For all of its amazing potential for good, here is a sobering reminder of what else the Web is good for, namely preying on people and causing horrible havoc.

Today the Internet is much more than esoteric discussion forums. It is a mass medium for defining who we are to ourselves and to others. Teenagers groom their MySpace profiles as intensely as their hair; escapists clock 50-hour weeks in virtual worlds, accumulating gold for their online avatars. Anyone seeking work or love can expect to be Googled. As our emotional investment in the Internet has grown, the stakes for trolling — for provoking strangers online — have risen. Trolling has evolved from ironic solo skit to vicious group hunt.

It’s a pretty unsettling picture of a Web where it seems if anyone really wants to, they can seriously mess with your life for no other reason than simply because they can. It cites the whole Kathy Sierra (who was Tweeting about the article) affair as well as some of the more headline-y stories that have occurred in the past few years. And while the article suggests that this type of behavior is not yet of a degree large enough to threaten the greater good, it is something we need to be cognizant of.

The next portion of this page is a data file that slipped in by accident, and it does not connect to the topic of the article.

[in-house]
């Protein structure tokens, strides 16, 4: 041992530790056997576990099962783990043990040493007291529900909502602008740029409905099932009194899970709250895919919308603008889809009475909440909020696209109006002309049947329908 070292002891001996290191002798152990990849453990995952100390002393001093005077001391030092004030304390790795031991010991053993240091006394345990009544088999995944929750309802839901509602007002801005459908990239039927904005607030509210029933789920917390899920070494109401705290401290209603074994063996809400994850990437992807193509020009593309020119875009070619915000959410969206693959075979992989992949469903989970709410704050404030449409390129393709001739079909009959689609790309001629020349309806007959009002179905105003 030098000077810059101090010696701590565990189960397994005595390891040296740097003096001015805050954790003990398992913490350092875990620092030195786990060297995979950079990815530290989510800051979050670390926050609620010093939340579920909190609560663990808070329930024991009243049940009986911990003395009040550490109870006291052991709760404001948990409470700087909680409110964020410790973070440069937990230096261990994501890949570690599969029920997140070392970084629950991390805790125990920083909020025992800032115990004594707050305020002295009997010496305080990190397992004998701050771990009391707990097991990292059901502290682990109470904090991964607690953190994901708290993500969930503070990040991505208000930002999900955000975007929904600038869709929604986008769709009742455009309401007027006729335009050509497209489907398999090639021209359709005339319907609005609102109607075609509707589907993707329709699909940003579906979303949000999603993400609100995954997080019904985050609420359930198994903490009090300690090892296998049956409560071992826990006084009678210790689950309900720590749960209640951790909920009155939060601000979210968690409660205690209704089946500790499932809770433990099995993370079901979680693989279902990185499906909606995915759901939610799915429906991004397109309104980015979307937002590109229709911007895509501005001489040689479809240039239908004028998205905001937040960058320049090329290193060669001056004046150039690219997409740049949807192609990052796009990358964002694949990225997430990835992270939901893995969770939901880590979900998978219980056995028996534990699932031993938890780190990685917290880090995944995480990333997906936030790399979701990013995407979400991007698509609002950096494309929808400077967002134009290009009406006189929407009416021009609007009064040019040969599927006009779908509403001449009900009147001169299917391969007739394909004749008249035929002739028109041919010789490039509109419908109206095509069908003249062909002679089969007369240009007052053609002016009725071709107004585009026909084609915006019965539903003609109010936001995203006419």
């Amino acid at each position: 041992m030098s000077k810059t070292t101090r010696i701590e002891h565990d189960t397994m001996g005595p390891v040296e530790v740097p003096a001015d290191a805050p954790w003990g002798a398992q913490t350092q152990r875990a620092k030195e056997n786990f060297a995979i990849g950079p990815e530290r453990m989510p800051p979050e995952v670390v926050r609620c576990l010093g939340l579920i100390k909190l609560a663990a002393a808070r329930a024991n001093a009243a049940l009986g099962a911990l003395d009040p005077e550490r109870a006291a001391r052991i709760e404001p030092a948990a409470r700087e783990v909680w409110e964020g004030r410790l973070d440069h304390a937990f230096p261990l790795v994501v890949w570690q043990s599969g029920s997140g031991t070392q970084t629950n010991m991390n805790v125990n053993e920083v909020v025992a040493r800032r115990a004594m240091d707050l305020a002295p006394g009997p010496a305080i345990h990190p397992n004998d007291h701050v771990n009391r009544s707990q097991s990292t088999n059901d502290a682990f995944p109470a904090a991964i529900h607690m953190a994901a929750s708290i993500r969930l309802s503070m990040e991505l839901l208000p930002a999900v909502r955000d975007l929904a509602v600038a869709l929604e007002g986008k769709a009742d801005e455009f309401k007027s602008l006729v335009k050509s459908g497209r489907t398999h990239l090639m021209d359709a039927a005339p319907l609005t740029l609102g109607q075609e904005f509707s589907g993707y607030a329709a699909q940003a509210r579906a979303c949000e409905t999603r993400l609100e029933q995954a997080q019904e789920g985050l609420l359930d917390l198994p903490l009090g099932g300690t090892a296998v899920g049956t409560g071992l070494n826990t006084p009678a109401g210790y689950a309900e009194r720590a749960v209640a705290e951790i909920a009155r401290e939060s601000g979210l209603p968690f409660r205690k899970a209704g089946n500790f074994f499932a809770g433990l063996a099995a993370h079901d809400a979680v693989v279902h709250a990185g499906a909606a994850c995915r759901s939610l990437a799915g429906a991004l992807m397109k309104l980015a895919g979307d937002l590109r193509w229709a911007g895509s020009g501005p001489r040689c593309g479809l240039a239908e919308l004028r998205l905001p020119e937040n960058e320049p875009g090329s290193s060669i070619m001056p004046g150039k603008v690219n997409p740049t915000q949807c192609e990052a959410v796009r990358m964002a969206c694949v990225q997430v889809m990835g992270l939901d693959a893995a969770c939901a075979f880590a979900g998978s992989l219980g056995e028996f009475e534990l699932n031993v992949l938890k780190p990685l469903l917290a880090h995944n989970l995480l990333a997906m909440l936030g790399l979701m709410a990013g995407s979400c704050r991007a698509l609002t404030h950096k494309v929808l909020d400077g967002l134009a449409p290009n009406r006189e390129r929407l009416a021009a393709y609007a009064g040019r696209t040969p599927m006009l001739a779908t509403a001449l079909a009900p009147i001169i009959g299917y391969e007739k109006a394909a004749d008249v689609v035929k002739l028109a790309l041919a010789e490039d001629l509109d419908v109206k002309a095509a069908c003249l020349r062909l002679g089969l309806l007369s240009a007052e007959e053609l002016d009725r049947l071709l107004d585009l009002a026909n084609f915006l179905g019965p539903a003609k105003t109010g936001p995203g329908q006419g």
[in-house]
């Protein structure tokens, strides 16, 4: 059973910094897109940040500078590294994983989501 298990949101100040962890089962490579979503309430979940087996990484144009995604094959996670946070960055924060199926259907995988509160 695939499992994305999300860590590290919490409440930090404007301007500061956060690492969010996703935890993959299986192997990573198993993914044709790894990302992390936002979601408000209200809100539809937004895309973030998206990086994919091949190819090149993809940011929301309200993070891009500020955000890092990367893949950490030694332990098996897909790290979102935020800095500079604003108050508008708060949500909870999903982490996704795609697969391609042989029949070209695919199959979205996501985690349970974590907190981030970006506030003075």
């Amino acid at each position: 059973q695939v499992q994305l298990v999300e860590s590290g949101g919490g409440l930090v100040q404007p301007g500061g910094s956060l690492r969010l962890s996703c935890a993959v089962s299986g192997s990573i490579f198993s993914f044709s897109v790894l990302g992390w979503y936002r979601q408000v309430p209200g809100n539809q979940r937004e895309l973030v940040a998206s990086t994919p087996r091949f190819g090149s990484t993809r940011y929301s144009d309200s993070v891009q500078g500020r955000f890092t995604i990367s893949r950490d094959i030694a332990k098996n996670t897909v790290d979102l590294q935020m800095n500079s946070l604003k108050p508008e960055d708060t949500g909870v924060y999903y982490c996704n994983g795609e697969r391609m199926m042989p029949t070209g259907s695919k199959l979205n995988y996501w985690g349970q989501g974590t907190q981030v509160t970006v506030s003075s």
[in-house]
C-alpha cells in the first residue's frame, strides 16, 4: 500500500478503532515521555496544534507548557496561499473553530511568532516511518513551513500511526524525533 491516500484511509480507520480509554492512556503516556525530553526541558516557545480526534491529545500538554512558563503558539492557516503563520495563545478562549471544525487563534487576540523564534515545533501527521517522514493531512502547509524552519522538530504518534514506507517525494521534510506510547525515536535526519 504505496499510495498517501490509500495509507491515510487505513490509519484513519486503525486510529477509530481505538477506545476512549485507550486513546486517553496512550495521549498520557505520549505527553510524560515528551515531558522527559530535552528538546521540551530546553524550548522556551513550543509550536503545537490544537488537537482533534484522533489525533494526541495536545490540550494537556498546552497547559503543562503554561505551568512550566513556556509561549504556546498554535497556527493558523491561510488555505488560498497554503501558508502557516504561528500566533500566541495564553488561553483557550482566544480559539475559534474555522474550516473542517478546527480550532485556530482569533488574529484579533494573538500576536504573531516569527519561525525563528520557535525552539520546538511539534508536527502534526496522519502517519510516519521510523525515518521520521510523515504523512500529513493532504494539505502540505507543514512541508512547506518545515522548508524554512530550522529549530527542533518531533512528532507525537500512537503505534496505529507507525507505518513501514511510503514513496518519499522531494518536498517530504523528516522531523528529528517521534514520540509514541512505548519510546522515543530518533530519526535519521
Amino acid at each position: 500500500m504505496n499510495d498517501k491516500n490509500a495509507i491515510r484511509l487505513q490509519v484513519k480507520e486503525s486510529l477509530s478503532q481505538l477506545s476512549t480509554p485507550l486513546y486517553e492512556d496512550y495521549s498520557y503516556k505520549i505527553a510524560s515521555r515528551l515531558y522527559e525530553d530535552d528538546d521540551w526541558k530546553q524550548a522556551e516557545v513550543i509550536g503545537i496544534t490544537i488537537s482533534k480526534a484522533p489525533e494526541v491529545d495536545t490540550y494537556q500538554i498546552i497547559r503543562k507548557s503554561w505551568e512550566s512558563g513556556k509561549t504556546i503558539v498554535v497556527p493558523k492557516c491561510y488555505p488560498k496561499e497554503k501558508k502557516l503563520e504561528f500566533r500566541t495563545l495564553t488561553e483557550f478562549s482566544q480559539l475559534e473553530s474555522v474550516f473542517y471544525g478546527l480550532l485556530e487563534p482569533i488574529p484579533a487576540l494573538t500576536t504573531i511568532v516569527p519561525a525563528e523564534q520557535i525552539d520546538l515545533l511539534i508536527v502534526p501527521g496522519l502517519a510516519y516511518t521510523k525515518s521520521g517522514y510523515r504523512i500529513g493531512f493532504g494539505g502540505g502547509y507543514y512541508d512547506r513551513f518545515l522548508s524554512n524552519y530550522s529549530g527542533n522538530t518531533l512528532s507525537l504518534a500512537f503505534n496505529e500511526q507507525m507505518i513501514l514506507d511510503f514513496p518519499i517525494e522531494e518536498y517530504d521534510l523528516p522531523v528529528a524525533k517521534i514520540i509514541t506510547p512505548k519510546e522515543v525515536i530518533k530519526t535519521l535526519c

That the Internet is now capacious enough to host an entire subculture of users who enjoy undermining its founding values is yet another symptom of its phenomenal success. It may not be a bad thing that the least-mature users have built remote ghettos of anonymity where the malice is usually intramural. But how do we deal with…the possibility of real harm being inflicted on strangers?

And, as I was thinking as I read through the article, can we mitigate the extent of those cases by better teaching about social networks and literacies in our schools? I know that on a basic level, none of these behaviors are new, that we’ve always had the ability and, for some, the desire to terrorize one another. It’s the scale thing, again, and the ways in which it’s so much easier to connect to other people and do the terrorizing with them, together, from afar. But I do wonder if we don’t make it worse as a system when we choose to filter and forget the bad parts (and in many cases, the good parts) of the Web with our students.